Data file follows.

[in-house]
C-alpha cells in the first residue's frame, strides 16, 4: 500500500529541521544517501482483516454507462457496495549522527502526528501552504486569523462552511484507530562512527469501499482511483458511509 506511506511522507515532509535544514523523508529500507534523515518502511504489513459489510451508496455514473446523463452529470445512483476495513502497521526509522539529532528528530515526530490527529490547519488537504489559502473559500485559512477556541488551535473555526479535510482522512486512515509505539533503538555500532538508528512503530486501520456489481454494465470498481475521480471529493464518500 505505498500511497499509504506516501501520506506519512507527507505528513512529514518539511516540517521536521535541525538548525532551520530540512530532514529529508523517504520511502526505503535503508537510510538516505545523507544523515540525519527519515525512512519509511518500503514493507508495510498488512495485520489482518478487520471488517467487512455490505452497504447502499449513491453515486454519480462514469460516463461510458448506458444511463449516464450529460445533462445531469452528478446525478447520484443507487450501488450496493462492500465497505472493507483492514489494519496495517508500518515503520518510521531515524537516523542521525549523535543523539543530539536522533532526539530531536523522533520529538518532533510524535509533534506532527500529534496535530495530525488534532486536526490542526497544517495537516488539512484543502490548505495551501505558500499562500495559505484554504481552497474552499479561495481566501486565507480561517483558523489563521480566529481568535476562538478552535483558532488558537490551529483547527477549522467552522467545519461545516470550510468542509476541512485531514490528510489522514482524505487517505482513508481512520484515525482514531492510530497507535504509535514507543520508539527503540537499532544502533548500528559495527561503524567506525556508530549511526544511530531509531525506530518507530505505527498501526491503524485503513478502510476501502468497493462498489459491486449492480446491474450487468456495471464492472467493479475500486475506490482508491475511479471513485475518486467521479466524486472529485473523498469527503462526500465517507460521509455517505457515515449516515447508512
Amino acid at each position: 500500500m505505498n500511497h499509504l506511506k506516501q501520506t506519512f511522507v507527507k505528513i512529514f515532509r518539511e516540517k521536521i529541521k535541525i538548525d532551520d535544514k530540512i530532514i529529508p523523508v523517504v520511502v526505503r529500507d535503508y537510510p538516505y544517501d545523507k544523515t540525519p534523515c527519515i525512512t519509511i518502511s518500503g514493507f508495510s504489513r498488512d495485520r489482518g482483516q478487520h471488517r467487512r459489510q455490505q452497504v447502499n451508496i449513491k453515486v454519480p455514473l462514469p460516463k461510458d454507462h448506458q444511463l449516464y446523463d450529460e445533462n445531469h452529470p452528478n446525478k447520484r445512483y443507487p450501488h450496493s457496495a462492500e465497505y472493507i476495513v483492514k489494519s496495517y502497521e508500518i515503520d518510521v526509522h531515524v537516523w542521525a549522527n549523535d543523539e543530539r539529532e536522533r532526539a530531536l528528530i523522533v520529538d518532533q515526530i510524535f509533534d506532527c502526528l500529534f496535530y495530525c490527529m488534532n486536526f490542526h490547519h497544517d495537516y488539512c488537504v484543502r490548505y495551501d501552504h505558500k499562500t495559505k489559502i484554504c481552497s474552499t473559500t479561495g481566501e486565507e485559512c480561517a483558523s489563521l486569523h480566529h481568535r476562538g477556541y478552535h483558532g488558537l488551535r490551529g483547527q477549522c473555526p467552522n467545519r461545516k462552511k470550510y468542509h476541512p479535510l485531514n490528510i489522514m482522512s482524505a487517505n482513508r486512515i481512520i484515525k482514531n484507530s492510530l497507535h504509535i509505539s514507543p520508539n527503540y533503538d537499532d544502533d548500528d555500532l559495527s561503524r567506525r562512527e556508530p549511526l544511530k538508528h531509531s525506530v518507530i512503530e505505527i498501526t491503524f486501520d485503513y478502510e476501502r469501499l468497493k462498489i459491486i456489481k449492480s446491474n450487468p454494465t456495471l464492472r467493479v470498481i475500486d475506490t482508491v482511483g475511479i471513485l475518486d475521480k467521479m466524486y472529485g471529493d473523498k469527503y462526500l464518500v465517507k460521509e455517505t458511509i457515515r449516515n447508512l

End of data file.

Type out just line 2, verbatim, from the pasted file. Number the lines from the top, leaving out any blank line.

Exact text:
C-alpha cells in the first residue's frame, strides 16, 4: 500500500529541521544517501482483516454507462457496495549522527502526528501552504486569523462552511484507530562512527469501499482511483458511509 506511506511522507515532509535544514523523508529500507534523515518502511504489513459489510451508496455514473446523463452529470445512483476495513502497521526509522539529532528528530515526530490527529490547519488537504489559502473559500485559512477556541488551535473555526479535510482522512486512515509505539533503538555500532538508528512503530486501520456489481454494465470498481475521480471529493464518500 505505498500511497499509504506516501501520506506519512507527507505528513512529514518539511516540517521536521535541525538548525532551520530540512530532514529529508523517504520511502526505503535503508537510510538516505545523507544523515540525519527519515525512512519509511518500503514493507508495510498488512495485520489482518478487520471488517467487512455490505452497504447502499449513491453515486454519480462514469460516463461510458448506458444511463449516464450529460445533462445531469452528478446525478447520484443507487450501488450496493462492500465497505472493507483492514489494519496495517508500518515503520518510521531515524537516523542521525549523535543523539543530539536522533532526539530531536523522533520529538518532533510524535509533534506532527500529534496535530495530525488534532486536526490542526497544517495537516488539512484543502490548505495551501505558500499562500495559505484554504481552497474552499479561495481566501486565507480561517483558523489563521480566529481568535476562538478552535483558532488558537490551529483547527477549522467552522467545519461545516470550510468542509476541512485531514490528510489522514482524505487517505482513508481512520484515525482514531492510530497507535504509535514507543520508539527503540537499532544502533548500528559495527561503524567506525556508530549511526544511530531509531525506530518507530505505527498501526491503524485503513478502510476501502468497493462498489459491486449492480446491474450487468456495471464492472467493479475500486475506490482508491475511479471513485475518486467521479466524486472529485473523498469527503462526500465517507460521509455517505457515515449516515447508512